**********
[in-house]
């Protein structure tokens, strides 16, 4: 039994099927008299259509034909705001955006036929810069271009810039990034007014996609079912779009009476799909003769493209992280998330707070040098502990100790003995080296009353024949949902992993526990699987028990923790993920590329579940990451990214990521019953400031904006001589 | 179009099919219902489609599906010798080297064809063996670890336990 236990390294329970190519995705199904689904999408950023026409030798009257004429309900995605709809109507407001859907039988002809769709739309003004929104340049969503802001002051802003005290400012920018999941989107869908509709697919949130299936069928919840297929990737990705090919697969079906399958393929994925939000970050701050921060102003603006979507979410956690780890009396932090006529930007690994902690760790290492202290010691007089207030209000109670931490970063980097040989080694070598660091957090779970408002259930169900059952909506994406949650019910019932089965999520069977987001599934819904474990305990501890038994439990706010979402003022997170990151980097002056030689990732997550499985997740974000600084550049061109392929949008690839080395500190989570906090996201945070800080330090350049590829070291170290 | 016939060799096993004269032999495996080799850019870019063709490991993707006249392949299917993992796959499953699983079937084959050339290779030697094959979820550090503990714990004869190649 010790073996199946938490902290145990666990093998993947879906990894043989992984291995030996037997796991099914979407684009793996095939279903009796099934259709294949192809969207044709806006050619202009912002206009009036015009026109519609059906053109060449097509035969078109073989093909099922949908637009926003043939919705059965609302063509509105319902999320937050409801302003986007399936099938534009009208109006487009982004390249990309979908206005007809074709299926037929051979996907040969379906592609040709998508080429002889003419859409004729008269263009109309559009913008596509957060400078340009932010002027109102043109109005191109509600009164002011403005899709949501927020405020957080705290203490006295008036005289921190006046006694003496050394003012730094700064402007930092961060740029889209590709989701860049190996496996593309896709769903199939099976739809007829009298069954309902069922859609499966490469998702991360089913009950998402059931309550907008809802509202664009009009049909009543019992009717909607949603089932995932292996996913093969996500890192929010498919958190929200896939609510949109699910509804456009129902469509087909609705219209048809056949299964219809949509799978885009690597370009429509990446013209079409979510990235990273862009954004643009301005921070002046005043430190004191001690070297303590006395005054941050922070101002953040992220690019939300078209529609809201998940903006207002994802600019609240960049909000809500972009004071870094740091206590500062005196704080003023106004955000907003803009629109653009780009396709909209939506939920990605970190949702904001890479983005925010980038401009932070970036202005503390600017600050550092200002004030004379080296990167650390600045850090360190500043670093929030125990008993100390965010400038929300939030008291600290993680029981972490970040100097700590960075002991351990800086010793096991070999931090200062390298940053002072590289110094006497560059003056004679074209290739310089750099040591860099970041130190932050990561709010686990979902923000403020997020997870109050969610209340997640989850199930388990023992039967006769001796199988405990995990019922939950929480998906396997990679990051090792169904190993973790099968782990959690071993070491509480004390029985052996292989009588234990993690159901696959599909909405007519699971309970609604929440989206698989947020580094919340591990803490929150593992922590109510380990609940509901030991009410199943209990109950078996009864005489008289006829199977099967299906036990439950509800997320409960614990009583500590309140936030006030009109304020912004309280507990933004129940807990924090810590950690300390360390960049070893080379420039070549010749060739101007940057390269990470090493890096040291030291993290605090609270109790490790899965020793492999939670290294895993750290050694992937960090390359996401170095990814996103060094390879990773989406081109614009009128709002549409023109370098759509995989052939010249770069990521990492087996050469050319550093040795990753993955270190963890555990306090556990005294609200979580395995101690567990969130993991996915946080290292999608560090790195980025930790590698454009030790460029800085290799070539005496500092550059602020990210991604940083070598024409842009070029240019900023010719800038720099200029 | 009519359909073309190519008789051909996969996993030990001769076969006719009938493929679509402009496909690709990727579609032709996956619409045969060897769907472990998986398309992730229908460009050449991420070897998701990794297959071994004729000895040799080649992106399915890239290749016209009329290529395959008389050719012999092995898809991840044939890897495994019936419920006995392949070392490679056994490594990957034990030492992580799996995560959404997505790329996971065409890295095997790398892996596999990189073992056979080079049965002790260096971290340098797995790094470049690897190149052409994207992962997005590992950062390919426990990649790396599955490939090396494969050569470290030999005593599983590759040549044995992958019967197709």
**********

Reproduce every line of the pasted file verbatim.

[in-house]
């Protein structure tokens, strides 16, 4: 039994099927008299259509034909705001955006036929810069271009810039990034007014996609079912779009009476799909003769493209992280998330707070040098502990100790003995080296009353024949949902992993526990699987028990923790993920590329579940990451990214990521019953400031904006001589 | 179009099919219902489609599906010798080297064809063996670890336990 236990390294329970190519995705199904689904999408950023026409030798009257004429309900995605709809109507407001859907039988002809769709739309003004929104340049969503802001002051802003005290400012920018999941989107869908509709697919949130299936069928919840297929990737990705090919697969079906399958393929994925939000970050701050921060102003603006979507979410956690780890009396932090006529930007690994902690760790290492202290010691007089207030209000109670931490970063980097040989080694070598660091957090779970408002259930169900059952909506994406949650019910019932089965999520069977987001599934819904474990305990501890038994439990706010979402003022997170990151980097002056030689990732997550499985997740974000600084550049061109392929949008690839080395500190989570906090996201945070800080330090350049590829070291170290 | 016939060799096993004269032999495996080799850019870019063709490991993707006249392949299917993992796959499953699983079937084959050339290779030697094959979820550090503990714990004869190649 010790073996199946938490902290145990666990093998993947879906990894043989992984291995030996037997796991099914979407684009793996095939279903009796099934259709294949192809969207044709806006050619202009912002206009009036015009026109519609059906053109060449097509035969078109073989093909099922949908637009926003043939919705059965609302063509509105319902999320937050409801302003986007399936099938534009009208109006487009982004390249990309979908206005007809074709299926037929051979996907040969379906592609040709998508080429002889003419859409004729008269263009109309559009913008596509957060400078340009932010002027109102043109109005191109509600009164002011403005899709949501927020405020957080705290203490006295008036005289921190006046006694003496050394003012730094700064402007930092961060740029889209590709989701860049190996496996593309896709769903199939099976739809007829009298069954309902069922859609499966490469998702991360089913009950998402059931309550907008809802509202664009009009049909009543019992009717909607949603089932995932292996996913093969996500890192929010498919958190929200896939609510949109699910509804456009129902469509087909609705219209048809056949299964219809949509799978885009690597370009429509990446013209079409979510990235990273862009954004643009301005921070002046005043430190004191001690070297303590006395005054941050922070101002953040992220690019939300078209529609809201998940903006207002994802600019609240960049909000809500972009004071870094740091206590500062005196704080003023106004955000907003803009629109653009780009396709909209939506939920990605970190949702904001890479983005925010980038401009932070970036202005503390600017600050550092200002004030004379080296990167650390600045850090360190500043670093929030125990008993100390965010400038929300939030008291600290993680029981972490970040100097700590960075002991351990800086010793096991070999931090200062390298940053002072590289110094006497560059003056004679074209290739310089750099040591860099970041130190932050990561709010686990979902923000403020997020997870109050969610209340997640989850199930388990023992039967006769001796199988405990995990019922939950929480998906396997990679990051090792169904190993973790099968782990959690071993070491509480004390029985052996292989009588234990993690159901696959599909909405007519699971309970609604929440989206698989947020580094919340591990803490929150593992922590109510380990609940509901030991009410199943209990109950078996009864005489008289006829199977099967299906036990439950509800997320409960614990009583500590309140936030006030009109304020912004309280507990933004129940807990924090810590950690300390360390960049070893080379420039070549010749060739101007940057390269990470090493890096040291030291993290605090609270109790490790899965020793492999939670290294895993750290050694992937960090390359996401170095990814996103060094390879990773989406081109614009009128709002549409023109370098759509995989052939010249770069990521990492087996050469050319550093040795990753993955270190963890555990306090556990005294609200979580395995101690567990969130993991996915946080290292999608560090790195980025930790590698454009030790460029800085290799070539005496500092550059602020990210991604940083070598024409842009070029240019900023010719800038720099200029 | 009519359909073309190519008789051909996969996993030990001769076969006719009938493929679509402009496909690709990727579609032709996956619409045969060897769907472990998986398309992730229908460009050449991420070897998701990794297959071994004729000895040799080649992106399915890239290749016209009329290529395959008389050719012999092995898809991840044939890897495994019936419920006995392949070392490679056994490594990957034990030492992580799996995560959404997505790329996971065409890295095997790398892996596999990189073992056979080079049965002790260096971290340098797995790094470049690897190149052409994207992962997005590992950062390919426990990649790396599955490939090396494969050569470290030999005593599983590759040549044995992958019967197709």